Most Americans say they won’t go to games without a coronavirus vaccine

April 11, 2020
Coronavirus sports attendance

The PGA Tour hopes to return to play this year, but it might not be in front of many fans.

Nearly 3 out of 4 Americans said they would not attend games before a coronavirus vaccine is developed, according to a poll released by Seton Hall University’s Stillman School of Business. The poll surveyed 762 people across the country from April 6-8, with a margin of error of plus or minus 3.6 percent.

When asked “if sports were to resume play later this year before a vaccine for coronavirus is developed would you feel safe attending a game, only if there was restricted attendance and social distancing, or not at all,” 72 percent of people said “not at all.” Thirteen percent of people said they would feel safe, and 12 percent said they would feel safe but only if there was social distancing. Among those who responded who said they were sports fans, 61 percent said they would not attend games without a vaccine.

Nearly 75 percent of Americans believed there might not be sports to watch at all. When asked how likely the possibility is that sports are canceled through the end of 2020, 46 percent said it was possible, 16 percent said it was likely, and 12 percent said it was very likely.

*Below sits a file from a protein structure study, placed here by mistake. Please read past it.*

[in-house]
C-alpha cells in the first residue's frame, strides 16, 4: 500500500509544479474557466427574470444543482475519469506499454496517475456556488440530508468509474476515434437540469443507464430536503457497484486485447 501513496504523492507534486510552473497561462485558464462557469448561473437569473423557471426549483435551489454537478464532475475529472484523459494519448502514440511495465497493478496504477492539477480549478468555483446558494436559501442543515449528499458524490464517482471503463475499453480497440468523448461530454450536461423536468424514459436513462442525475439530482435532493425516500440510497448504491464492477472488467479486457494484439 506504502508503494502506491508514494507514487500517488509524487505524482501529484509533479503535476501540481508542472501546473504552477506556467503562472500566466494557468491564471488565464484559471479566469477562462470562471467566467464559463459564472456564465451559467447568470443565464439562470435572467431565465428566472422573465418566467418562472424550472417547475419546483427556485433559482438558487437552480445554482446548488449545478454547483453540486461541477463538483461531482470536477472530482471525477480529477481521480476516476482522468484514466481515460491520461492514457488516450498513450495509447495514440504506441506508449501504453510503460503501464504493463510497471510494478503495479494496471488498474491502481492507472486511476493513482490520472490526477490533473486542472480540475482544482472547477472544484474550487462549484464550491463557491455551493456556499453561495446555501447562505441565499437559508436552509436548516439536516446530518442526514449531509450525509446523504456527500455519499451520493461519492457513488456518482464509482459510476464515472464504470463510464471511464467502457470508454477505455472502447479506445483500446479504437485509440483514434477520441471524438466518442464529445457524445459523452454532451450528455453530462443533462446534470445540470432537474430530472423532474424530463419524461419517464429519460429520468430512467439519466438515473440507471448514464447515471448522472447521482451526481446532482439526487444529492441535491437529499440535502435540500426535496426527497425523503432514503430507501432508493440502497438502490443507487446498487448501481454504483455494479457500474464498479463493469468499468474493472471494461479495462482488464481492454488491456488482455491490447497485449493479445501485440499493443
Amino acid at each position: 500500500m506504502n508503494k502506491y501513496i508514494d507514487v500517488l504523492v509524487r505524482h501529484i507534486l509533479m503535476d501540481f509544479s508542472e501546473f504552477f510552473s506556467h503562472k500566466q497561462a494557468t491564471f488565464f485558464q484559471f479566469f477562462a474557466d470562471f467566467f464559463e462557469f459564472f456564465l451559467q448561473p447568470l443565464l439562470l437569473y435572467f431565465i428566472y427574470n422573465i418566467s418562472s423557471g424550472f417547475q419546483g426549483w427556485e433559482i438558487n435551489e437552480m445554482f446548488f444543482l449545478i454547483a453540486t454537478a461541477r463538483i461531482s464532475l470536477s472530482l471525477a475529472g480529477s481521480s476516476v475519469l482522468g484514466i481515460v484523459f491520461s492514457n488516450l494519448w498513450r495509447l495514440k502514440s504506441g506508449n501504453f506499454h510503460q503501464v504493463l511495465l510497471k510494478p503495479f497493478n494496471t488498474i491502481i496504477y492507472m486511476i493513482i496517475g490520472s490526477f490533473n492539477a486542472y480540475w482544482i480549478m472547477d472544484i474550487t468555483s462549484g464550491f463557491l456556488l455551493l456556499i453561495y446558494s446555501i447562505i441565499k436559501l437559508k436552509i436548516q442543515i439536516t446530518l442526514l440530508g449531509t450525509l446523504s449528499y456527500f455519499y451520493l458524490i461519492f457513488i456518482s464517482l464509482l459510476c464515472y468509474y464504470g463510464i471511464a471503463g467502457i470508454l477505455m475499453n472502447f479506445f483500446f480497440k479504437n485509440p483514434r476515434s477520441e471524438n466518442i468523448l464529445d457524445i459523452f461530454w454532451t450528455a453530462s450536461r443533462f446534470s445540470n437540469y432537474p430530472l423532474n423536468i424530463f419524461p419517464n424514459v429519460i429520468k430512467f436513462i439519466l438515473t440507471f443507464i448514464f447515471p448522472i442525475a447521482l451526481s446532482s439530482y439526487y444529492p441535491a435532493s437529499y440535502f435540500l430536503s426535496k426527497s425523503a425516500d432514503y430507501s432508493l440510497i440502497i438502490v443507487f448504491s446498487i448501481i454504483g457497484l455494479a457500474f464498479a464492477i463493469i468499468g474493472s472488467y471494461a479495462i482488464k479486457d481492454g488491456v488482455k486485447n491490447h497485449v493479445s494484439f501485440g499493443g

The PGA Tour’s hiatus due to the coronavirus is scheduled to end with the Charles Schwab Challenge on May 21. A memo sent to players this week, however, said it was unlikely play would resume that soon and that events could be played “with or without fans.”

Fanless broadcasts of sports would still have appeal. According to the poll, 76 percent of respondents said their interest in those would be the same as it was during broadcasts before the coronavirus, and 7 percent said they would be more interested.

The PGA Tour hasn’t played a round since the Players Championship first round on March 12, and a large majority of people in the survey agreed with the timing of the shutdown of sports. According to the poll, 76 percent of people said sports did shut down at the right time, with 16 percent saying not quickly enough and 6 percent saying too quickly.

“This virus has the attention and respect of the nation,” said Rick Gentile, director of the poll, in a release. “Those who identify as sports fans, at all levels of interest, line up closely with the general population in regard to their own safety and that of the players.”

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